Enforcement of Judgments

We could write a book on the subject of enforcement of judgments in family cases which our firm handles. For this brief blog let’s talk about the most common judgments in family law: child support, post-divorce maintenance or alimony and turnover orders. We will reserve for another time how to enforce orders that deal with access and possession.

Child support is so important in family law that there are even special courts in the courthouse that handle child support. These are called Title IV-D courts. But each family judge has his or her own enforcement powers. Texas law allows for garnishment of wages to pay for child support. The employer is required by law to draw from an employee that amount of child support each month that is ordered by the court.

The court can even treat health insurance premiums for children as additional child support. The party responsible for payment of health insurance either provides for the health insurance through his or her employer, through a private policy, through reimbursing the other party who has provided for the health insurance, through reimbursement to the State of Texas for Medicaid coverage or, in very rare cases, with a monthly cash payment for health care.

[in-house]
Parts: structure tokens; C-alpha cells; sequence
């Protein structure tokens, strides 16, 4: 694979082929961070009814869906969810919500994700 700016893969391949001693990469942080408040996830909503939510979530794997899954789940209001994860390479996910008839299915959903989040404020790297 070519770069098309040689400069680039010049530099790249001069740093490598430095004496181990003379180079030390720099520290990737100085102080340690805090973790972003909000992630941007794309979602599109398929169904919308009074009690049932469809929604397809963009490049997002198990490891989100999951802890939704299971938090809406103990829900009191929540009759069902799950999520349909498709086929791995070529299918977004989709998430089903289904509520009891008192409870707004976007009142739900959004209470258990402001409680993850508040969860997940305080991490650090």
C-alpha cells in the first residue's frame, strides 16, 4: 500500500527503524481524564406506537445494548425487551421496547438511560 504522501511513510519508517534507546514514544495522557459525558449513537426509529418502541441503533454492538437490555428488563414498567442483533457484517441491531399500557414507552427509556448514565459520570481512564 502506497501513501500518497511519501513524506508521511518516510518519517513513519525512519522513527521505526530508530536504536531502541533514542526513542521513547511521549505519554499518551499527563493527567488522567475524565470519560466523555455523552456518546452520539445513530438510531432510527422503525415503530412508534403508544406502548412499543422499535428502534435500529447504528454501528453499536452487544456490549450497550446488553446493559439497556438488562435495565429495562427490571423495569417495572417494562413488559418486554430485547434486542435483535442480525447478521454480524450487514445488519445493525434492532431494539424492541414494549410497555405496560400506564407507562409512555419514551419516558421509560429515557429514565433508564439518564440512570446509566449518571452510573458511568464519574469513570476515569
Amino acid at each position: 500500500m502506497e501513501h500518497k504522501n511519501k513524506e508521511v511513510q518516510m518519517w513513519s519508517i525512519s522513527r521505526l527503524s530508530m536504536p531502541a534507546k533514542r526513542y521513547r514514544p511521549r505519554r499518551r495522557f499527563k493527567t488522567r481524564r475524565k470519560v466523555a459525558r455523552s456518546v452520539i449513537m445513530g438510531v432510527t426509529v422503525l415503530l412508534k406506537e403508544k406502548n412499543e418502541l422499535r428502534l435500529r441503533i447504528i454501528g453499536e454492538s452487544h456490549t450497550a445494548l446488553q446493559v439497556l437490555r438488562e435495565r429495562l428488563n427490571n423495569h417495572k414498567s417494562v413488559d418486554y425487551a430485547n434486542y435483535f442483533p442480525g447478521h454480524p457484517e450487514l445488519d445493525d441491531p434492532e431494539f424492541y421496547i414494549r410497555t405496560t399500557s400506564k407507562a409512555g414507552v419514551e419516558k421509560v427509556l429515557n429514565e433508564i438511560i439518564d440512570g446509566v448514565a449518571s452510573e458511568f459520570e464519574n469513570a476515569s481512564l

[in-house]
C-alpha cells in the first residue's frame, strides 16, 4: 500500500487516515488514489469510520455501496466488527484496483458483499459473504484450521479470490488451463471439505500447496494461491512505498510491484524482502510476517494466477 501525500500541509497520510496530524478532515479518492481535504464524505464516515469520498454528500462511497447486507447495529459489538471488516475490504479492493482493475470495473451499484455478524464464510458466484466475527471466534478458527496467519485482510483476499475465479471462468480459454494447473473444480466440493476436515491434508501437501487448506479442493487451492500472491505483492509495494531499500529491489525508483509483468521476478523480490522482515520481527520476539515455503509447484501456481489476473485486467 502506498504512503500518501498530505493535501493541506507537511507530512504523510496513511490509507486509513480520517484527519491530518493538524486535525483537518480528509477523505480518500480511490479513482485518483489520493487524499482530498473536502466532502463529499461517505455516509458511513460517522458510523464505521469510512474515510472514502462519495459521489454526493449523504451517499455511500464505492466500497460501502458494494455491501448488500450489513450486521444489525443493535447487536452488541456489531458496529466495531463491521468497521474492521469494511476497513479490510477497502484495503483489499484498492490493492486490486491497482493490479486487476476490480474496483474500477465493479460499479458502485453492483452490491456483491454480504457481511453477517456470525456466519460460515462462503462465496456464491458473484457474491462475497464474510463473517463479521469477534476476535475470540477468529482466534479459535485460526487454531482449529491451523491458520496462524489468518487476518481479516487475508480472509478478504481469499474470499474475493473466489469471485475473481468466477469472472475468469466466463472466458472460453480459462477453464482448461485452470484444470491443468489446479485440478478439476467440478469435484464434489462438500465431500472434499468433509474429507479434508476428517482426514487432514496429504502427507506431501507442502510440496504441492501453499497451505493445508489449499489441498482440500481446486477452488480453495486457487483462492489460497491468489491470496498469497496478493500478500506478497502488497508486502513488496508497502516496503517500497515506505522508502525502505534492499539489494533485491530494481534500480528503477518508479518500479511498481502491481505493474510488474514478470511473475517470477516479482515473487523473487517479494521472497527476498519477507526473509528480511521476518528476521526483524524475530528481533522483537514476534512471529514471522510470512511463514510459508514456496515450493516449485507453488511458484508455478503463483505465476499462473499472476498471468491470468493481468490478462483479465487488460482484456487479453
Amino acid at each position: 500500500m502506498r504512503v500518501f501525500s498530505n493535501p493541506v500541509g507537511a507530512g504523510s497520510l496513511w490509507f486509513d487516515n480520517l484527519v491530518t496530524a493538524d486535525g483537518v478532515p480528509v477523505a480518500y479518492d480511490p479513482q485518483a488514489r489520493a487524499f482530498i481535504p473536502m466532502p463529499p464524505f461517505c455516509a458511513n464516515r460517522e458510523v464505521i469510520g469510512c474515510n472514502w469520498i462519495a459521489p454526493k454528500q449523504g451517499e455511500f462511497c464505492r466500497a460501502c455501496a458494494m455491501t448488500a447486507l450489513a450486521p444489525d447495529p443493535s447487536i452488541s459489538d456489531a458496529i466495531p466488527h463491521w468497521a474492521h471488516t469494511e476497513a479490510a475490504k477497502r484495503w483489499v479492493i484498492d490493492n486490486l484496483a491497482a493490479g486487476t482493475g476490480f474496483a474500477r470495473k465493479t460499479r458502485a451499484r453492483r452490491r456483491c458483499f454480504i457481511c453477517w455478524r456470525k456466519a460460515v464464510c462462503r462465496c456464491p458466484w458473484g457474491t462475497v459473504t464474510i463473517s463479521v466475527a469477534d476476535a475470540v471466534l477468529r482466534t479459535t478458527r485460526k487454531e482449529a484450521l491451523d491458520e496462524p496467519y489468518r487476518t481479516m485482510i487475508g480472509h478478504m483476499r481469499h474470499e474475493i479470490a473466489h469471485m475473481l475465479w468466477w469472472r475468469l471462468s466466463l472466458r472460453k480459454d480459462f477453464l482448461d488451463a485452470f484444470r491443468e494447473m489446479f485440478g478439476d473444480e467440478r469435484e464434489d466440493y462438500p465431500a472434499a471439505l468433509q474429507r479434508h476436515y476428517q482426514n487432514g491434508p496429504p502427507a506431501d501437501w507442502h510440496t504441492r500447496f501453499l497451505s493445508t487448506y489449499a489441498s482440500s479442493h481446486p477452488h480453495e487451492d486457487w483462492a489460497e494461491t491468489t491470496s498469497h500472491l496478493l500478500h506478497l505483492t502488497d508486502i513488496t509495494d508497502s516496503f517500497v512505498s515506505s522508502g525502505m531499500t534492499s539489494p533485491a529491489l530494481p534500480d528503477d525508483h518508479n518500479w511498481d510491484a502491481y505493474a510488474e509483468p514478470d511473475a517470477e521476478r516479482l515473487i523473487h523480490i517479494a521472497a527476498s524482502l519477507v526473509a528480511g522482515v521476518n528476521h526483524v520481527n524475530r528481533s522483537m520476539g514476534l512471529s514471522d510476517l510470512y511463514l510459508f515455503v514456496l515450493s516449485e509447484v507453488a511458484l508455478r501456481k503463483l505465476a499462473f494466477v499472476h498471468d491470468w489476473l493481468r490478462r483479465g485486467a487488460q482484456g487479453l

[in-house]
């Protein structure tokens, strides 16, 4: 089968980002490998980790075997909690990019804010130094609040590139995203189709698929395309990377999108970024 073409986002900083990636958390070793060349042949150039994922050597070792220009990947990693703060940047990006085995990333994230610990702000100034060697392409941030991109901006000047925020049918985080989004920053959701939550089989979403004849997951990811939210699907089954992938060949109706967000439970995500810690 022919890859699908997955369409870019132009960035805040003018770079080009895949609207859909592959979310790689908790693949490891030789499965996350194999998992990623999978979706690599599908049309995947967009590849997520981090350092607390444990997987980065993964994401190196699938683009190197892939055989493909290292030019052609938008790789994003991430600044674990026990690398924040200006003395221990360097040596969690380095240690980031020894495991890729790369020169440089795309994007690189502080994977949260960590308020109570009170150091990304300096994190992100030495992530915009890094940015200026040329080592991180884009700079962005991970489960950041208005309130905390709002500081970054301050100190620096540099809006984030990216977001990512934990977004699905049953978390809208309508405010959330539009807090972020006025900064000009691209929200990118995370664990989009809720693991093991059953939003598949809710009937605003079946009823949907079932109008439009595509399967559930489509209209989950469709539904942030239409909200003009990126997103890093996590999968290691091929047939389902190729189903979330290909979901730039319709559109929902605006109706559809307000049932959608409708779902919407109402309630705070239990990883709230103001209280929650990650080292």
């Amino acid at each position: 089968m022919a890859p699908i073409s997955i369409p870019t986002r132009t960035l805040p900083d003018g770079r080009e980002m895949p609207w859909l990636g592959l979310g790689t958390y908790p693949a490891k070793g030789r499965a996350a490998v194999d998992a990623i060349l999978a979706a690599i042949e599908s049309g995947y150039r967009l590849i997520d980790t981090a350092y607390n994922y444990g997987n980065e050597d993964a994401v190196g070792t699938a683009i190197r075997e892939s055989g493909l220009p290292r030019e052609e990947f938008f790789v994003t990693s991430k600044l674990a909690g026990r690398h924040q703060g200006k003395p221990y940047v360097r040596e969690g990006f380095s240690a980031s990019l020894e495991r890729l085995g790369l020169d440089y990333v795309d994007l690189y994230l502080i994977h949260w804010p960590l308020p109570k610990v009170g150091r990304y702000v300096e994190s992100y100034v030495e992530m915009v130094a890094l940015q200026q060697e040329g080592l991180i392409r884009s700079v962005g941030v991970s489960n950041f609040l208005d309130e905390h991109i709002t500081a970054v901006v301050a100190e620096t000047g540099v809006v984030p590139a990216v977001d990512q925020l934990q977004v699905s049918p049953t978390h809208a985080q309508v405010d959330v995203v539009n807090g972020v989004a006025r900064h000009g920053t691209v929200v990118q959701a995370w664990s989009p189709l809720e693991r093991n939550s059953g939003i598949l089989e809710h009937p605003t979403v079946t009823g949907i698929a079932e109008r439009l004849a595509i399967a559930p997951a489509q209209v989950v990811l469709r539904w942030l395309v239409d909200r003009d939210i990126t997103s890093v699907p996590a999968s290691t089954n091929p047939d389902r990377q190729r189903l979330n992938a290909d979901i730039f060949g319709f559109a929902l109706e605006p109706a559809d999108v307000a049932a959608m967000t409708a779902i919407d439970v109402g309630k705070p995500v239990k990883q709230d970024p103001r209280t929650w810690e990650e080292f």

The Texas Family Code was amended recently to provide for dental insurance as additional child support.

The court can also require that parties reimburse each other for uncovered medical costs such as deductibles or co-pays. Usually each party is responsible for 50% of uncovered medical costs.

The family judge can enforce payments for statutory post-divorce maintenance with wage withholding orders. Withholding orders are reserved for maintenance that is ordered in accordance with Chapter 8 of the Texas Family Code. Maintenance payments that are merely agreed to without reference to Chapter 8 of the Texas Family Code would not include the benefit of a wage withholding order.

Finally, whenever a party is ordered to turnover property in his or her possession and fails to turnover the property.

In all of these matters the court has severe enforcement powers and can hold a non-compliant party in contempt of court. Enforcement can even include confinement for non-compliance with these orders.

 Please email us directly or call us directly at: (915) 593-6600 or (915) 256-0579 with any questions you may have about child support, child support enforcement, contempt charges, or wage withholding concerns.